Gov. Tony Evers took action on 78 bills last week, signing 35 and vetoing 43. He vetoed a number of bills that would have made beneficial laws in Wisconsin. With these vetoes, Evers has set a new gubernatorial veto record for a single session. He’s vetoed 98 bills.
Several of the bills pertained to election reform. Senate Bill 942 required the Elections Commission to disclose any failures of the Commission or Departments of Transportation, Corrections, and Health Services to abide by election laws. The Department of Administration would also be required to remove positions and funding from state agencies as punishment for failure to abide by election laws.
In his rationale, Gov. Evers called the bill a “flagrant violation of the separation of powers” and a threat to “independent elections.” Ironic, no?
Election integrity is a major issue throughout our country right now, with Wisconsin in several ways leading the pack. Many voters are rightly concerned that their voice is being undermined by fraud. Had it been signed into law, SB 942 would have helped safeguard secure and transparent elections and re-instill confidence in Wisconsin voters. Unfortunately, this was not a priority for Evers.
Senate Bill 938 also would have helped safeguard fair elections. It required the Department of Transportation to mark IDs that are invalid for voting purposes. Evers claimed that “there is no evidence of non-citizens voting in this state.” That’s an interesting way to dodge the well-documented trail of evidence of voter fraud in Wisconsin in general. Regardless, this measure would have prevented fraudulent votes from being cast and boosted voter confidence.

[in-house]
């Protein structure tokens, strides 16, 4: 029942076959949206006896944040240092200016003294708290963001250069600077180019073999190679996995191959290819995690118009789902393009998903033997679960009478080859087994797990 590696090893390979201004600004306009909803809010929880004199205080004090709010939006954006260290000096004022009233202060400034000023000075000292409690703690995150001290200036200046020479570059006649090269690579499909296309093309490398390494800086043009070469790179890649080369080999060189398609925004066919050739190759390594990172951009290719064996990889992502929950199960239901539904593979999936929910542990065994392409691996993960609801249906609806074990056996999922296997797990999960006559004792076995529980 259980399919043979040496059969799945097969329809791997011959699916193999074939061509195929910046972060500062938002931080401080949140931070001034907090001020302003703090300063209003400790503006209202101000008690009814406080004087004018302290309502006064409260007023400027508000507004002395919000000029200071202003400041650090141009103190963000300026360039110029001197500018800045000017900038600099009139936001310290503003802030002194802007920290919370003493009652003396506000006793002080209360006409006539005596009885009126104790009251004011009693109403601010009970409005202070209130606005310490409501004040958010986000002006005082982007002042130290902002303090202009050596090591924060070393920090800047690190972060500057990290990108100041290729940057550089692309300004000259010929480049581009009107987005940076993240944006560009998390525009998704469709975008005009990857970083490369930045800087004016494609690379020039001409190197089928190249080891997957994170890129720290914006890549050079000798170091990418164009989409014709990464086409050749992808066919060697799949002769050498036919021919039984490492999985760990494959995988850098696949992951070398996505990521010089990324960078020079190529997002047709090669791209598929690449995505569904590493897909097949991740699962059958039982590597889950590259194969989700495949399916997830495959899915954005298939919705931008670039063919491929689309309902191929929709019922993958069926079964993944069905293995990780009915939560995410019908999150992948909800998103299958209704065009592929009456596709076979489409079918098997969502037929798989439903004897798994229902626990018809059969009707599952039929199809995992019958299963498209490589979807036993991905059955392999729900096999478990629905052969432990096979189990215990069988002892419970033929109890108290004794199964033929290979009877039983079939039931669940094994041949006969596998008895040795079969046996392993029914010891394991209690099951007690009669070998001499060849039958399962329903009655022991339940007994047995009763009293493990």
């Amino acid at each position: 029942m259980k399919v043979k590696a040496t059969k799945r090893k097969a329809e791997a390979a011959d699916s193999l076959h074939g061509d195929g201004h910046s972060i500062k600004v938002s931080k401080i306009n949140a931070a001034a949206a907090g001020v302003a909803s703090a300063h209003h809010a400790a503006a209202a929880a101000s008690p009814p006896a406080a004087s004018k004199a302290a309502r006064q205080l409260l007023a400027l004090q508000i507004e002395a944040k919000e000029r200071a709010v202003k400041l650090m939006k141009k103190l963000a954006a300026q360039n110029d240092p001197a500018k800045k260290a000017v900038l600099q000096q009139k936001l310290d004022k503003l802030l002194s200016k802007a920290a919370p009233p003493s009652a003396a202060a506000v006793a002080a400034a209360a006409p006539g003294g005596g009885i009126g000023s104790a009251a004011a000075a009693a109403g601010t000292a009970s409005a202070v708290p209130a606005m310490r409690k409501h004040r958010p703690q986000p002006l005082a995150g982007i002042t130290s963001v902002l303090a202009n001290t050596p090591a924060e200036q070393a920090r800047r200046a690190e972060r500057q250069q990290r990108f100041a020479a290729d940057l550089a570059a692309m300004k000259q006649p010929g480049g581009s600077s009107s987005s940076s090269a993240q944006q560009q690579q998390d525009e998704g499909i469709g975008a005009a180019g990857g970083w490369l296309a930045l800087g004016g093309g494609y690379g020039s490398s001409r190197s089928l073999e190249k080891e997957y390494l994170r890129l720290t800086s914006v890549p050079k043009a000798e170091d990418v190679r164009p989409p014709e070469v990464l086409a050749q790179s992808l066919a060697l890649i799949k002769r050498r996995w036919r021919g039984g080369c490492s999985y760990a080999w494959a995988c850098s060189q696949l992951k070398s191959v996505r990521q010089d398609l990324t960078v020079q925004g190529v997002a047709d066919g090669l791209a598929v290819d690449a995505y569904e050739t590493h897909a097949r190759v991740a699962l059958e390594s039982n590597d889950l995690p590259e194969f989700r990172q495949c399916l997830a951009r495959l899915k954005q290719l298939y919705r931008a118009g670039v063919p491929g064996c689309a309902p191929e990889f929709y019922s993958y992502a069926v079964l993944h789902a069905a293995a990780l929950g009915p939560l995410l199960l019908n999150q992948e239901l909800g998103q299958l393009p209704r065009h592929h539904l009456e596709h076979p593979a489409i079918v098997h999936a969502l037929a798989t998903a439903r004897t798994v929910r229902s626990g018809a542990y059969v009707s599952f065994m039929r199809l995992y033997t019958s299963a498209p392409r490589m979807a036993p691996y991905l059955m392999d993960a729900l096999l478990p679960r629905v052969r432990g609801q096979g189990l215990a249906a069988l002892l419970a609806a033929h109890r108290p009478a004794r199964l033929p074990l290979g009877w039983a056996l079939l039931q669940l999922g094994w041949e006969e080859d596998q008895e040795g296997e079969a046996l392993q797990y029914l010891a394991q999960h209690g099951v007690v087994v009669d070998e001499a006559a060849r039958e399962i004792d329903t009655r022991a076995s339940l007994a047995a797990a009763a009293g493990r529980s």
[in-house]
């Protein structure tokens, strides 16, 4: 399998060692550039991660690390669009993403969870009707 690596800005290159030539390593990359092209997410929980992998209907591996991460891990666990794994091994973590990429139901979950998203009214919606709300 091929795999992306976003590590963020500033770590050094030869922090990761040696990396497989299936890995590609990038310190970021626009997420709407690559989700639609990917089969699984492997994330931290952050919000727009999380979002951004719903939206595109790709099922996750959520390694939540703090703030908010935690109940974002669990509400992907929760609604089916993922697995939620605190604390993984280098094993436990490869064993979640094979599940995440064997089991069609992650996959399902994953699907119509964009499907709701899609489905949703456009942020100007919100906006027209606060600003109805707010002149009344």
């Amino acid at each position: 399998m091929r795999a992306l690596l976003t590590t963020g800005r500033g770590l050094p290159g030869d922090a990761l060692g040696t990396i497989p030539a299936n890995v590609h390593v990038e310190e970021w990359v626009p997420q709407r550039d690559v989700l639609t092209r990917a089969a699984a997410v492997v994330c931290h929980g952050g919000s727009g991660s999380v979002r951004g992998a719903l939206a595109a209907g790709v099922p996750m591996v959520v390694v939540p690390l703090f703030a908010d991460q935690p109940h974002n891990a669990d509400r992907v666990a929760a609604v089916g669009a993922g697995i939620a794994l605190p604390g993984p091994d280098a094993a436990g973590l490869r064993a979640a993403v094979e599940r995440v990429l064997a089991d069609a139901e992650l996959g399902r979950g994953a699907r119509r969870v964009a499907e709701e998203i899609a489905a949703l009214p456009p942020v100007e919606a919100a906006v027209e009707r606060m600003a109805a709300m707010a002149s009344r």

In addition, Senate Bill 939 would have made several changes to the process of obtaining an absentee ballot such as restricting automatically sent ballots, prohibiting sending ballots before voters request them, and others. Again, the bill would have helped prevent election fraud and safeguarded our form of government in Wisconsin, but Evers blocked it from becoming law. Again, given the well-documented voter fraud in Wisconsin that involved absentee ballots and nursing homes, SB 939 should have been a no-brainer.
Fact: Governor Tony Evers has vetoed every election reform bill given to him—and there have been many since January 2021.
Throughout the pandemic, we’ve seen governors in many states, including in The Badger Srate, abuse their emergency powers and enact tyrannical Covid restrictions. To protect individual liberties, we need to place limits on such powers through legislation. We had the opportunity to do so in Wisconsin with Assembly Bill 912, which would have placed limits on emergency powers during emergencies, but again, Evers blocked it.
Assembly Bill 414 is another vital piece of legislation that Evers shot down. The bill would have banned Critical Race Theory (CRT) training for any local or state employees. CRT is a racist worldview that is plaguing education and government agencies. No employee should ever have to endure harmful indoctrination to keep their job. In his poor rationale, Evers simply claimed that he is opposing the bill because it infringes upon the executive branch. Does he need a reminder that it is the legislature’s duty to write laws?
Lastly, Evers vetoed several bills that would allocate taxpayer-funded federal Covid relief monies to specific entities with specific amounts rather than his unilateral disbursement of these funds to groups that he is paying back or that will support his re-election this fall. Unfortunately, Evers refused to ensure that Covid relief funds are used fairly and efficiently.
Evers is clearly not honoring the will of the Wisconsin people. Voters wanted to see these measures passed, and their elected representatives did so. It is Evers’ job to listen to his constituents.
Thankfully, there is an election coming up this fall, and we have the power to hold this governor accountable.